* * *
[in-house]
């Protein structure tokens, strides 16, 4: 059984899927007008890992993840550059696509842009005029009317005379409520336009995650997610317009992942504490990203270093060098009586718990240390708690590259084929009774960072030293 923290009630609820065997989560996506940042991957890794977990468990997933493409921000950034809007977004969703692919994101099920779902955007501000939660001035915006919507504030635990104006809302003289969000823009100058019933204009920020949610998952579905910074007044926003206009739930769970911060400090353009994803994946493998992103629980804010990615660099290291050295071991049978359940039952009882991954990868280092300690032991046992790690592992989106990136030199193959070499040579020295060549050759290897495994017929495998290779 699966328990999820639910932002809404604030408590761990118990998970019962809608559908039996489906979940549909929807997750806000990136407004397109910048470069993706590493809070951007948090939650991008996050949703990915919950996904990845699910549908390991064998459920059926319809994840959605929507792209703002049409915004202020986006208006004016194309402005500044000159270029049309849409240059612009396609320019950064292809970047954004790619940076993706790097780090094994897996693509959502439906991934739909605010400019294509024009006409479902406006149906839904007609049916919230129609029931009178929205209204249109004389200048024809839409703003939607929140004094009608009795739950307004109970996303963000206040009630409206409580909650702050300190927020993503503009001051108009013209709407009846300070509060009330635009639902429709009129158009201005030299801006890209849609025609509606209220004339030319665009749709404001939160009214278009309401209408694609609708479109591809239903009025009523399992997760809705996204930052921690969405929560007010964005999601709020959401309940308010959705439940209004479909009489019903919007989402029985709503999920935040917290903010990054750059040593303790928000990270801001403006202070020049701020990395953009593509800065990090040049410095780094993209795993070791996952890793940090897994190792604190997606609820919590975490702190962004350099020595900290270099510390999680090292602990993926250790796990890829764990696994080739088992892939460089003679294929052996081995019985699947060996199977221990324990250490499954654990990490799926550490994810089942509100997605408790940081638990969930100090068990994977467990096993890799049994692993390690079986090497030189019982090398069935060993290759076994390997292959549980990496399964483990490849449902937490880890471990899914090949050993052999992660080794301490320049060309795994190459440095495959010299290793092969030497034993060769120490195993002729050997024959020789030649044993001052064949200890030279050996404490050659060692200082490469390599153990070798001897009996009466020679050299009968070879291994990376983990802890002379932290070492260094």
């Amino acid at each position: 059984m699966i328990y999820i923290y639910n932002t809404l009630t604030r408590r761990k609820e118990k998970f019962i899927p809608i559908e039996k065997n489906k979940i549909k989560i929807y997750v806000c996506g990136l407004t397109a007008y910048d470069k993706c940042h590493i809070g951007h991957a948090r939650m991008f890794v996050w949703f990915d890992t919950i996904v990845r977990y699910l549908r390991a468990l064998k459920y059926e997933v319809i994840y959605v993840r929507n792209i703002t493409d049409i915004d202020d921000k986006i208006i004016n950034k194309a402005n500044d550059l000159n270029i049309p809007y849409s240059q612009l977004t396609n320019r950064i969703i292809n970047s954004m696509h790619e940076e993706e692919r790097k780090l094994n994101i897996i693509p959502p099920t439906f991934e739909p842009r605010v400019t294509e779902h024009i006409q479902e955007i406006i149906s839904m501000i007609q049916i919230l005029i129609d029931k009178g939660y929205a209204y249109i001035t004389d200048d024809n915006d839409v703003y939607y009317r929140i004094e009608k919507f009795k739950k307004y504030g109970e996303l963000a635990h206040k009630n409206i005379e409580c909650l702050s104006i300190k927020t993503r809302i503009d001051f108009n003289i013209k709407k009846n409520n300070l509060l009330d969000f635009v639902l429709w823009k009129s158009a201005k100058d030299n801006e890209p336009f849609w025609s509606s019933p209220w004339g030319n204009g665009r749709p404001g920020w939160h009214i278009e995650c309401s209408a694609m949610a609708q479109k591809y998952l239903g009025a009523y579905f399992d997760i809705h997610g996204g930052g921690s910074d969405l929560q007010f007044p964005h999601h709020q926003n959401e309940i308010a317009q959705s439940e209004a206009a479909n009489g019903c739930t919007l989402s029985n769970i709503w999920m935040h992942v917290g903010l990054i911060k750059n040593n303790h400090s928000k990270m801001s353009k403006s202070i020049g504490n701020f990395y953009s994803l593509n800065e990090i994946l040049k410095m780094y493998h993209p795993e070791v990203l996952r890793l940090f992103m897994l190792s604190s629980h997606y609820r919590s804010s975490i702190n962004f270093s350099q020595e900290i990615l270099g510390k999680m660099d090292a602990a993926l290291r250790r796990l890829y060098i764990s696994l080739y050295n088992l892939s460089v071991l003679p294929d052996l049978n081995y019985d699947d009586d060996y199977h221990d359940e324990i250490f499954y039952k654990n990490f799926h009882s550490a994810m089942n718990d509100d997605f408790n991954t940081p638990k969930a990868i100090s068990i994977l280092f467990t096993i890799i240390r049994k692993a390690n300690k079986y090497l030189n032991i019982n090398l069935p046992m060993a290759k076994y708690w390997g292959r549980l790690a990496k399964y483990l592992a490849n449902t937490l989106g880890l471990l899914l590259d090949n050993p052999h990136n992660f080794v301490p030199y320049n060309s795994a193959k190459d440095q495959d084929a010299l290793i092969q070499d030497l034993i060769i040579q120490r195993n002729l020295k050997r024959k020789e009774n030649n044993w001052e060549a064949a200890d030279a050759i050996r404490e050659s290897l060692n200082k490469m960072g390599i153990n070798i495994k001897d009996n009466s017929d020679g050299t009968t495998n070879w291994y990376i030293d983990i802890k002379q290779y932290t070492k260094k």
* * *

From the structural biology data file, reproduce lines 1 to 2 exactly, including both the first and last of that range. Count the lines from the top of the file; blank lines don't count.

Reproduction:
[in-house]
């Protein structure tokens, strides 16, 4: 059984899927007008890992993840550059696509842009005029009317005379409520336009995650997610317009992942504490990203270093060098009586718990240390708690590259084929009774960072030293 923290009630609820065997989560996506940042991957890794977990468990997933493409921000950034809007977004969703692919994101099920779902955007501000939660001035915006919507504030635990104006809302003289969000823009100058019933204009920020949610998952579905910074007044926003206009739930769970911060400090353009994803994946493998992103629980804010990615660099290291050295071991049978359940039952009882991954990868280092300690032991046992790690592992989106990136030199193959070499040579020295060549050759290897495994017929495998290779 699966328990999820639910932002809404604030408590761990118990998970019962809608559908039996489906979940549909929807997750806000990136407004397109910048470069993706590493809070951007948090939650991008996050949703990915919950996904990845699910549908390991064998459920059926319809994840959605929507792209703002049409915004202020986006208006004016194309402005500044000159270029049309849409240059612009396609320019950064292809970047954004790619940076993706790097780090094994897996693509959502439906991934739909605010400019294509024009006409479902406006149906839904007609049916919230129609029931009178929205209204249109004389200048024809839409703003939607929140004094009608009795739950307004109970996303963000206040009630409206409580909650702050300190927020993503503009001051108009013209709407009846300070509060009330635009639902429709009129158009201005030299801006890209849609025609509606209220004339030319665009749709404001939160009214278009309401209408694609609708479109591809239903009025009523399992997760809705996204930052921690969405929560007010964005999601709020959401309940308010959705439940209004479909009489019903919007989402029985709503999920935040917290903010990054750059040593303790928000990270801001403006202070020049701020990395953009593509800065990090040049410095780094993209795993070791996952890793940090897994190792604190997606609820919590975490702190962004350099020595900290270099510390999680090292602990993926250790796990890829764990696994080739088992892939460089003679294929052996081995019985699947060996199977221990324990250490499954654990990490799926550490994810089942509100997605408790940081638990969930100090068990994977467990096993890799049994692993390690079986090497030189019982090398069935060993290759076994390997292959549980990496399964483990490849449902937490880890471990899914090949050993052999992660080794301490320049060309795994190459440095495959010299290793092969030497034993060769120490195993002729050997024959020789030649044993001052064949200890030279050996404490050659060692200082490469390599153990070798001897009996009466020679050299009968070879291994990376983990802890002379932290070492260094």